A service ticket is used to authenticate with services other than the TGS and is meant only for the target service.

A service ticket is encrypted with a service key, which is a long-term key shared by the KDC and the target service. Thus, although the client manages the service ticket, the client cannot read it. Only the KDC and the target service can read tickets, enabling secure access to user credentials, the session key, and other information.

Note

  • The KDC is simply providing a ticket-granting service. It does not keep track of its messages to make sure they reach the intended address. No harm will be done if the KDC's messages fall into the wrong hands. Only someone who knows the client's secret key can decrypt the client's copy of the session key. Only someone who knows the server's secret key can read what is inside the ticket.

When the client receives the KDC's reply, it extracts the ticket and the client's copy of the session key, putting both aside in a secure cache (located in volatile memory, not on disk). When the client wants admission to the server, it sends the server a message that consists of the ticket, which is still encrypted with the server's secret key, and an authenticator, which is encrypted with the session key. The ticket and authenticator together are the client's credentials to the server.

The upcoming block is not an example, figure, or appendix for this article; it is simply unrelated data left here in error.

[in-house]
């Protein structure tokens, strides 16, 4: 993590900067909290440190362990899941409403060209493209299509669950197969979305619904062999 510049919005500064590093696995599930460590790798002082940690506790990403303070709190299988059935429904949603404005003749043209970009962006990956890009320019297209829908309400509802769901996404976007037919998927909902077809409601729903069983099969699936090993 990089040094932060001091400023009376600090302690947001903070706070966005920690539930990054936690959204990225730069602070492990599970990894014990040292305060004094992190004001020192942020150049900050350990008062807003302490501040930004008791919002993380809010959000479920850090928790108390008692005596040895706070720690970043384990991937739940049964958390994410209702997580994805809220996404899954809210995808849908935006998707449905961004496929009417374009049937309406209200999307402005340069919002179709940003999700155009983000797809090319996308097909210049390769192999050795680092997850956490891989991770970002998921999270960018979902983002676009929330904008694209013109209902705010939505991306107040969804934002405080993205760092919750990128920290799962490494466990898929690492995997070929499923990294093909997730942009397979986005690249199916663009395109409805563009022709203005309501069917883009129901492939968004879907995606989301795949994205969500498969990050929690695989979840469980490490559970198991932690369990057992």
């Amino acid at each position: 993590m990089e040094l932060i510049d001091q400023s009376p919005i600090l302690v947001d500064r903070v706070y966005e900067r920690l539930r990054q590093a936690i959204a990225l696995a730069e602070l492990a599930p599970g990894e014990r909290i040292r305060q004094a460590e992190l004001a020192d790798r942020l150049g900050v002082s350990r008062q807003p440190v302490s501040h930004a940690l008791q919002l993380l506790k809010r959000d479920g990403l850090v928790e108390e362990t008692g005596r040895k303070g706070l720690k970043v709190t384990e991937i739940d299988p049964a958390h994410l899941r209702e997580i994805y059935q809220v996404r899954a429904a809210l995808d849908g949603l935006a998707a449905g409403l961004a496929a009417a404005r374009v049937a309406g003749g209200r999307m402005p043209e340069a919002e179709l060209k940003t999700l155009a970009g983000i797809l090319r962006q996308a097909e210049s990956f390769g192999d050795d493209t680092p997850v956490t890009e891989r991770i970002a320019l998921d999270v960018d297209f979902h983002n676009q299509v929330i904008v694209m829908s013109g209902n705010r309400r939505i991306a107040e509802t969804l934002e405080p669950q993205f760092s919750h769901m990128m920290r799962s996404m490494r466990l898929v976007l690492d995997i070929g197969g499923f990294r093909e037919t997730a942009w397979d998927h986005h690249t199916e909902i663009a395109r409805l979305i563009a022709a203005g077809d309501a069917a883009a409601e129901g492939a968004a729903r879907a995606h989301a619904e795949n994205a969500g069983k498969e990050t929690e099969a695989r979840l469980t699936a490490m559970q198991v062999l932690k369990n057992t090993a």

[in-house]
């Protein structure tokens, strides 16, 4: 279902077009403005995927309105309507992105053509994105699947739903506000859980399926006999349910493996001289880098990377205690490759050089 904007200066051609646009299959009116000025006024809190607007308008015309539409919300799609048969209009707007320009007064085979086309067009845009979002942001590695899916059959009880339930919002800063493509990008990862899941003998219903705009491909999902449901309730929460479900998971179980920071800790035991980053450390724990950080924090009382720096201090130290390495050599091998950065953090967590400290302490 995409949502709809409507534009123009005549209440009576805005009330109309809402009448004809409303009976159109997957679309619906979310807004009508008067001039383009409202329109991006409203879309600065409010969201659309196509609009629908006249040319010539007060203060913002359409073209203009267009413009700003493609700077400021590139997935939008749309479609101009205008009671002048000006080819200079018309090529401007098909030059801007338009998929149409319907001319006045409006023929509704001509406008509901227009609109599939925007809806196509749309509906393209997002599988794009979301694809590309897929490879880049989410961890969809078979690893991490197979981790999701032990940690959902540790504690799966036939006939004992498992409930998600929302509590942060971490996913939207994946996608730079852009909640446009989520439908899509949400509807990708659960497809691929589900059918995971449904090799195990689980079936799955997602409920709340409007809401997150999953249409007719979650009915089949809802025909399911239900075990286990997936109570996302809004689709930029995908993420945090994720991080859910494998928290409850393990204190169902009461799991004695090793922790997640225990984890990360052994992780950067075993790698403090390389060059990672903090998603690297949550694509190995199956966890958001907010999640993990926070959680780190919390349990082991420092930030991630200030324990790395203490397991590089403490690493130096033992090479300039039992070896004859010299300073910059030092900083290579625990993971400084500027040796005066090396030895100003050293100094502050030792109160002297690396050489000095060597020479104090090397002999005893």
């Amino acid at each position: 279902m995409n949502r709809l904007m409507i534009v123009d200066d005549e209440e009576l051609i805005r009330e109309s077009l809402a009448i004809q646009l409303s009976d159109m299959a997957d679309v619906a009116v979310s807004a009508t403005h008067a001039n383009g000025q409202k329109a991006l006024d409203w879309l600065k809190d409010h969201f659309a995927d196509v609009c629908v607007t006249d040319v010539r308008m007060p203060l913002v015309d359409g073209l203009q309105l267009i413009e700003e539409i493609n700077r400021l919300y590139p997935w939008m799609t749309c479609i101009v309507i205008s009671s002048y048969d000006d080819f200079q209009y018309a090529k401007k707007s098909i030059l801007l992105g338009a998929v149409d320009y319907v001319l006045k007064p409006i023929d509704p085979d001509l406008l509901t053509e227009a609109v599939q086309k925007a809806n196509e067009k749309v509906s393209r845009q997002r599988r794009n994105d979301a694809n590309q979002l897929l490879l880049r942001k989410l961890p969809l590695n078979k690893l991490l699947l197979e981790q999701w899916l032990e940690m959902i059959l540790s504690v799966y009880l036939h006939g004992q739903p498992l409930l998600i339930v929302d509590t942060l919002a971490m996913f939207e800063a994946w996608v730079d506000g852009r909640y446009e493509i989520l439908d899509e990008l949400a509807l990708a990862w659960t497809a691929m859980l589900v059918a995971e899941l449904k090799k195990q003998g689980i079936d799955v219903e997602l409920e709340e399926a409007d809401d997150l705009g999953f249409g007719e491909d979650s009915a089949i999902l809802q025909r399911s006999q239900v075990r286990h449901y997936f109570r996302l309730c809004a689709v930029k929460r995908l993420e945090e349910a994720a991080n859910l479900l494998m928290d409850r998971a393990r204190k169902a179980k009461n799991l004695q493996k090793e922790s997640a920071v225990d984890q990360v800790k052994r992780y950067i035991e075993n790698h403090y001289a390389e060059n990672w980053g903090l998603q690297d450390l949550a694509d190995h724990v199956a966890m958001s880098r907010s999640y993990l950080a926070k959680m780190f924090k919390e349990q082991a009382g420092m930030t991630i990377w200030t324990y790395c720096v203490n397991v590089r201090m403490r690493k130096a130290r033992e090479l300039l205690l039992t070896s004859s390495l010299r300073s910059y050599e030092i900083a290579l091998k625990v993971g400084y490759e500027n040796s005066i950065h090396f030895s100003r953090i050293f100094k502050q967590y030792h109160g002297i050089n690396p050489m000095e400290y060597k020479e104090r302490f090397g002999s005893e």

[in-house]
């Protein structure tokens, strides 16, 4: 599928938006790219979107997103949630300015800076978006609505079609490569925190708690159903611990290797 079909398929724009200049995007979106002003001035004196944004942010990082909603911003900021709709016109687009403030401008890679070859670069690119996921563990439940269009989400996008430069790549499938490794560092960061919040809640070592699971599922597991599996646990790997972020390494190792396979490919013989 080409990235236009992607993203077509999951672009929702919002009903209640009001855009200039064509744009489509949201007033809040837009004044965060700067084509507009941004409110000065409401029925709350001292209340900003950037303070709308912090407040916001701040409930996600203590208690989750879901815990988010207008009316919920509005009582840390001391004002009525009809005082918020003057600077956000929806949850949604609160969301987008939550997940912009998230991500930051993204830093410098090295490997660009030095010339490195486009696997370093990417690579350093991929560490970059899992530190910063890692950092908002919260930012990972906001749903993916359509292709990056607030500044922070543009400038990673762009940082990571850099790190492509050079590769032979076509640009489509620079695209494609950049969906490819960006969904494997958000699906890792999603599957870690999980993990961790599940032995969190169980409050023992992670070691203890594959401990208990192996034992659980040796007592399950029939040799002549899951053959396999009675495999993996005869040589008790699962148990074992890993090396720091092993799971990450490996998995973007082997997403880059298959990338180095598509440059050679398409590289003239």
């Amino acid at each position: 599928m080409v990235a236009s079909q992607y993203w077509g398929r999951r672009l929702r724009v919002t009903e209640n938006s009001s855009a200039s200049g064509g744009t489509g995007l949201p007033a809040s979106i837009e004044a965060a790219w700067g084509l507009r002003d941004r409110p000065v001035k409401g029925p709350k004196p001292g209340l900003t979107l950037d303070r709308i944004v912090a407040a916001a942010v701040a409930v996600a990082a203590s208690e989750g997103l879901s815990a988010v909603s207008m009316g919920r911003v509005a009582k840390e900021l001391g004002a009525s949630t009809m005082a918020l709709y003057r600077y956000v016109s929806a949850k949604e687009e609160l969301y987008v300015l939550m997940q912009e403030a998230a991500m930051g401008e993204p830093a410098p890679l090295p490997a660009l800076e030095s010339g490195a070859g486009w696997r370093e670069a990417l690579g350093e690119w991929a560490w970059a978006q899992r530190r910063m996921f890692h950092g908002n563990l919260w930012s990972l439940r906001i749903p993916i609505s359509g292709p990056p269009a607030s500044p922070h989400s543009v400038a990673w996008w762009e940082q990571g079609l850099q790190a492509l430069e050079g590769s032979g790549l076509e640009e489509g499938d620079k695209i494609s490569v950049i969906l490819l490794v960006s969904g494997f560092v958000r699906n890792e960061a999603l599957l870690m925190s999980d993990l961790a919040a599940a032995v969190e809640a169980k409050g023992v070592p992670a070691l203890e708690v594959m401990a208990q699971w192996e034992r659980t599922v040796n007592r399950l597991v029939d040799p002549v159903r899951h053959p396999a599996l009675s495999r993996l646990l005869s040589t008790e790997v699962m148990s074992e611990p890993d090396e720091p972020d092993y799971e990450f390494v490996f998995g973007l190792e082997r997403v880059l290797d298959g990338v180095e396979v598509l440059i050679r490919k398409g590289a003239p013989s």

Benefits of service tickets

The server does not have to store the session key that it uses in communicating with clients. It is the client's responsibility to hold a ticket for the server in its credentials cache and present the ticket each time it wants access to the server. Whenever the server receives a service ticket from a client, the server can use its secret key to decrypt the ticket and extract the session key. When the server no longer needs the session key, it can discard it.

The client does not need to go back to the KDC each time it wants access to this particular server. Service tickets can be reused. To guard against the possibility that someone might steal a copy of a ticket, service tickets have an expiration time that is specified by the KDC in the ticket's data structure.